Another resident complained about increased taxes at a time when household income has dropped and spending on schools and government services is outpacing inflation. “Long-term sustainability is a concern,” Griffin said, adding that schools are constrained by state law that limits class sizes.

He defended the county budget by noting, “We provide a broad array of services that contribute to the quality of life. . . . When you have a balanced community with good parks, good libraries, and good schools, your crime rate tends to go down.”

Gross expressed some concerns about parks and libraries, which have been subject to major cutbacks in recent years. “Parks and libraries are well used and well loved by our constituents,” she said.

While taxes had gone up substantially in the 1990s, Griffin said, the average household’s tax bill is $45.36 less than it was in 2007.

“You’re nickeling and diming us to death,” countered Tom Pasco, a resident of the Broyhill Crest neighborhood, in reference to fee increases that he said are “to finance the infrastructure at Tysons to make it more walkable, which it will never be.”

He suggested the county default on Phase II of the Tysons rail project, put in a road bed and run rapid transit buses to Dulles for a few years until the money is there for Metro. “We looked at that and it wouldn’t work,” Griffin said. It wouldn’t save any money because the buses would have to stop running during the construction of mass transit.

Another resident asked why the county is spending so much for the ongoing transformation of Tysons Corner when those costs should be covered by the businesses located there.

Griffin said about $400 million in tax revenue is coming from Tysons businesses that will benefit from the redevelopment, and new commercial enterprises will be asked to pay proffers for roads and other improvements. The Tysons-related spending proposed in the budget would go for road improvements, which will benefit everyone who travels to and around the area, he said.

Helen Winter, a resident of Hillwood-Tall Oaks, questioned why so many school buses are nearly empty and suggested the school transportation system could be more efficient. That led to a lengthy discussion on the need to change school start times, encourage more students to walk to school, and the logistics involved in adjusting bus schedules. Gross noted that many buses are full, and all buses appear empty at some periods along their routes.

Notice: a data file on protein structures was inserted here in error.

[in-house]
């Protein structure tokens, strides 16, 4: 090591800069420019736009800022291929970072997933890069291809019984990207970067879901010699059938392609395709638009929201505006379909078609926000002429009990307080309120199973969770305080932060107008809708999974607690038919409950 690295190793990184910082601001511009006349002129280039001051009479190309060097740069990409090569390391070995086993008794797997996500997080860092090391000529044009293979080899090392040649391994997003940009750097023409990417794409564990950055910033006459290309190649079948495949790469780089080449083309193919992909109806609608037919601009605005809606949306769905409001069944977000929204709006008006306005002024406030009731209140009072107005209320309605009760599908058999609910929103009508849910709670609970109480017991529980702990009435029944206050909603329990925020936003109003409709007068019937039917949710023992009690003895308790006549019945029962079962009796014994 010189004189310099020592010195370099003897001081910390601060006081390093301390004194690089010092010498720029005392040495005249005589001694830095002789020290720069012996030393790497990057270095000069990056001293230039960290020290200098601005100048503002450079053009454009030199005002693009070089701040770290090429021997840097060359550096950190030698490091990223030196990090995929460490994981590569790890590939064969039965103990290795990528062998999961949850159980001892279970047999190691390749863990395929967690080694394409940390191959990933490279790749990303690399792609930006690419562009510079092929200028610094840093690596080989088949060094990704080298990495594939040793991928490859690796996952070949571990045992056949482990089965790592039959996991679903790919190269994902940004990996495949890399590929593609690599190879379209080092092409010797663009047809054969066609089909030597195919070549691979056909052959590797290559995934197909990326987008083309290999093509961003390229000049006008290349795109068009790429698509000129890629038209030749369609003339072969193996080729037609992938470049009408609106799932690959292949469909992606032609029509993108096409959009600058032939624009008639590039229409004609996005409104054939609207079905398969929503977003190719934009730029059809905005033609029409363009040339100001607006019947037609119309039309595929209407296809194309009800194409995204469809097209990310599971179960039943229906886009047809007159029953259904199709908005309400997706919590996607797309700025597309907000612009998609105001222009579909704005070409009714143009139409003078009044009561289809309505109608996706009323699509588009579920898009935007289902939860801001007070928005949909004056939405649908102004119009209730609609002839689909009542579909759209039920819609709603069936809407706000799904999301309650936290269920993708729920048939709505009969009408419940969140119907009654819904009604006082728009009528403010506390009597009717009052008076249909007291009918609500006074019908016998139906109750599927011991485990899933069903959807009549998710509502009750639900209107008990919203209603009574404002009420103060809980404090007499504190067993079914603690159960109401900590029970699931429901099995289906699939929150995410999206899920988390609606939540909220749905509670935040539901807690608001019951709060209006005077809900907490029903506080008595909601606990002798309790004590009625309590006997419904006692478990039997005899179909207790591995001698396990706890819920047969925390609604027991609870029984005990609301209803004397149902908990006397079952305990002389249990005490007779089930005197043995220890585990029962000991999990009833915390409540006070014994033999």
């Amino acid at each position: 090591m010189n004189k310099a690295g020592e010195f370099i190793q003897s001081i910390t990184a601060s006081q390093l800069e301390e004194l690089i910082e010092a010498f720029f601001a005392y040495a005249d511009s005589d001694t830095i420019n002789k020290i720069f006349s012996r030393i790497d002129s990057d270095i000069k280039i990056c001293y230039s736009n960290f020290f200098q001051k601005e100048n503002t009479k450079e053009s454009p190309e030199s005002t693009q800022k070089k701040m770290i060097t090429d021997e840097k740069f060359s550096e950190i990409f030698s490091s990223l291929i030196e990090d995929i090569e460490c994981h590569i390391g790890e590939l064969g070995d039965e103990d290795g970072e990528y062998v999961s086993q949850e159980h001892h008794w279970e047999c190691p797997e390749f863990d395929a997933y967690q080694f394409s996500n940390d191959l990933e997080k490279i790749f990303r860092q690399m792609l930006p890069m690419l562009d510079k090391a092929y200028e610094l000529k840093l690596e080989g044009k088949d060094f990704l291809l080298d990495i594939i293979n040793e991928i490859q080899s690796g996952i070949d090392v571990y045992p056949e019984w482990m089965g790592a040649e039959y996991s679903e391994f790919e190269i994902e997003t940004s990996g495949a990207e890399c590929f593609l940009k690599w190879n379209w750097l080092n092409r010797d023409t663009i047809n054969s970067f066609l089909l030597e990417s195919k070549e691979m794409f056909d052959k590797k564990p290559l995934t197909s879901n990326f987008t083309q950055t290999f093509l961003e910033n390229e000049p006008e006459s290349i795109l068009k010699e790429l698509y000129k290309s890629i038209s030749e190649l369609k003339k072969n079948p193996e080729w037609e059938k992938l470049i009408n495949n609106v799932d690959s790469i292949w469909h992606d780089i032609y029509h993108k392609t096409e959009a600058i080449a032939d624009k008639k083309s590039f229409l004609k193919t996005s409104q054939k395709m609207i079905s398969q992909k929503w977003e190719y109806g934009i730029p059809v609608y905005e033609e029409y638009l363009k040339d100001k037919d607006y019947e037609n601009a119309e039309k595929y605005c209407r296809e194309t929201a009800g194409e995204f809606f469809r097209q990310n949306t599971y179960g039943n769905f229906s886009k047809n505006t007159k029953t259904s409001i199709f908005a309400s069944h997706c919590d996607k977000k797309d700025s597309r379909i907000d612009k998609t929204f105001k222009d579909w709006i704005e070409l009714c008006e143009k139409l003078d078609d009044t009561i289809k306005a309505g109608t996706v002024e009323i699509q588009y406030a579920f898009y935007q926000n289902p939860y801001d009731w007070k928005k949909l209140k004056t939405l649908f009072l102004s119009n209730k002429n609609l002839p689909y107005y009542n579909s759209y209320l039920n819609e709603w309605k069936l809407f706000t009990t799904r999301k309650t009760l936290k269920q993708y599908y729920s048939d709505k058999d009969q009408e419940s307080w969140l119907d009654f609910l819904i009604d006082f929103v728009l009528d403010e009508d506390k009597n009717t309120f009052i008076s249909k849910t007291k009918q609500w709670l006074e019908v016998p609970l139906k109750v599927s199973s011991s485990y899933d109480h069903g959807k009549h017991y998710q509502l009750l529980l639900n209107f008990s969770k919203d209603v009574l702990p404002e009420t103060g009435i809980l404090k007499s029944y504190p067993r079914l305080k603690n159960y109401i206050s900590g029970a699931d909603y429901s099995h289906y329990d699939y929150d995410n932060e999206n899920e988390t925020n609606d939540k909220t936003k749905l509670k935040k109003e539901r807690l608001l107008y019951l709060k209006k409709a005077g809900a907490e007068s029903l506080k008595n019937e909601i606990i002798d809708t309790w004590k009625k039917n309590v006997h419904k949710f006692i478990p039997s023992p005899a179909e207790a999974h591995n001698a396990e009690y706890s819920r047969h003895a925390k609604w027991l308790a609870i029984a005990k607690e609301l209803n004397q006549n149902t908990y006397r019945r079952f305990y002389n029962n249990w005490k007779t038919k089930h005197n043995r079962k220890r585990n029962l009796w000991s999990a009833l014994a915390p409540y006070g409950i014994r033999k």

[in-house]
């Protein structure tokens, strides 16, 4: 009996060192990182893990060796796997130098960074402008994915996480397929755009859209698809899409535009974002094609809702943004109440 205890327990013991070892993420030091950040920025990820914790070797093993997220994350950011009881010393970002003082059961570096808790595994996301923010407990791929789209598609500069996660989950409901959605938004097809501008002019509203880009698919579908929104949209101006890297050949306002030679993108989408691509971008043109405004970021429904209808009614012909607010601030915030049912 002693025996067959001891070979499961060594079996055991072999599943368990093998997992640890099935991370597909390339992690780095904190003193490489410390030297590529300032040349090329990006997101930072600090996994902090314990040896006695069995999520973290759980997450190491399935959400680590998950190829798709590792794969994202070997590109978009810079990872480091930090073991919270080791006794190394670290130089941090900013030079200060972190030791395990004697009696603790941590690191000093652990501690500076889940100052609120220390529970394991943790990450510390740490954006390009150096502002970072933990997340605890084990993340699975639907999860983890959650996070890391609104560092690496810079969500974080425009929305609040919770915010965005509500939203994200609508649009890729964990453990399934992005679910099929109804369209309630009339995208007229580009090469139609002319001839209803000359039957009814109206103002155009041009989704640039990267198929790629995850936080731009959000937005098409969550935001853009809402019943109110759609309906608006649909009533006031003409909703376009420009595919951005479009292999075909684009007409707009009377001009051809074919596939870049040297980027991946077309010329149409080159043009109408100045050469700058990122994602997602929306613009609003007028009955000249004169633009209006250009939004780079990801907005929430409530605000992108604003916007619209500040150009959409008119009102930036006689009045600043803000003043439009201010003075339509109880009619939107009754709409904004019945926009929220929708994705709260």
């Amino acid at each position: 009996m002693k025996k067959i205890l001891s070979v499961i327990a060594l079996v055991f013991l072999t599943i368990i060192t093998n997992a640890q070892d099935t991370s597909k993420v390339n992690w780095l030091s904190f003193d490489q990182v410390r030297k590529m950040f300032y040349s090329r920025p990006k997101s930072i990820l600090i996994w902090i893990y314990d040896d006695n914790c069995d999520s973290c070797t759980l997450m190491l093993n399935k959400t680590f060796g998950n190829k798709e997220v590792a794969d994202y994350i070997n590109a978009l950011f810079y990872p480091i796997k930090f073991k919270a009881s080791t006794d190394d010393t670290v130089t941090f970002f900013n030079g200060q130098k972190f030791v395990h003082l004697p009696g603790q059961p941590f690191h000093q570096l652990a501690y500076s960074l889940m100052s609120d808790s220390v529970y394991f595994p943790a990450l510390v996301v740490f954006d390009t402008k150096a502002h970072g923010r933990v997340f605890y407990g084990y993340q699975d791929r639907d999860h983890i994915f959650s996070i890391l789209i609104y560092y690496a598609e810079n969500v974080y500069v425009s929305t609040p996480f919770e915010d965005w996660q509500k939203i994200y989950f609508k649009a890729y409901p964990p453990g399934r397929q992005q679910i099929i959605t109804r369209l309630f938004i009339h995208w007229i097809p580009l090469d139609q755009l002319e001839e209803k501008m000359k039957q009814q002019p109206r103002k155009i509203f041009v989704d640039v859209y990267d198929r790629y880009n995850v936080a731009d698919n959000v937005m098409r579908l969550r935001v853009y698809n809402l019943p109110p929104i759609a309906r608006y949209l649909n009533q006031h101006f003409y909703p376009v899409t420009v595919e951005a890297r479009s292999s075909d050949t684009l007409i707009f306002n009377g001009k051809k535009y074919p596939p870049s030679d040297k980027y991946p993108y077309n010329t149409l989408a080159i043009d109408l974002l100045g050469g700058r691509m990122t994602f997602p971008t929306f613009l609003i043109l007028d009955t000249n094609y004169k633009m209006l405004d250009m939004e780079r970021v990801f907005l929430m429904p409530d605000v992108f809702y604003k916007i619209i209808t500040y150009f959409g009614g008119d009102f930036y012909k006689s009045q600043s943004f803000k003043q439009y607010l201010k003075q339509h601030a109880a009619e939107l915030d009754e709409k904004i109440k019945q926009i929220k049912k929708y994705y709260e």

Pasco also expressed concerns about Griffin and Dale receiving high salaries and “golden parachutes” when they retire. Griffin noted that the county’s top executives earn “considerably less” than comparable CEOs in the private sector. Gross added that the city of Alexandria’s new CEO is paid a lot more than Griffin, who has been Fairfax County’s top administrative leader for 12 years. “We want quality folks and we want them to stay,” she said.

A bicycle advocate proposed a dedicated funding stream for trail improvements and other projects to encourage more people to ride bikes, which would relieve traffic congestion. Griffin agreed the county should do more to connect trails but said the funding isn’t there.

Alexa Krezel, a resident of Evergreen Heights, bemoaned the closing of Bloom and asked Gross what the county is doing to attract a better commercial base to Mason District.

“The loss of Bloom was a big disappointment,” Gross acknowledged, as was the recent closing of the Room Store. Those were corporate decisions that had nothing to do with the location, she said, and indicated more redevelopment will come to Annandale when the real estate market picks up.


  1. More real estate development? Yeah, like a papusa truck and a palm reader.

  2. Why not have all the illegal immigrants pay a school fee for their children using up our tax funds?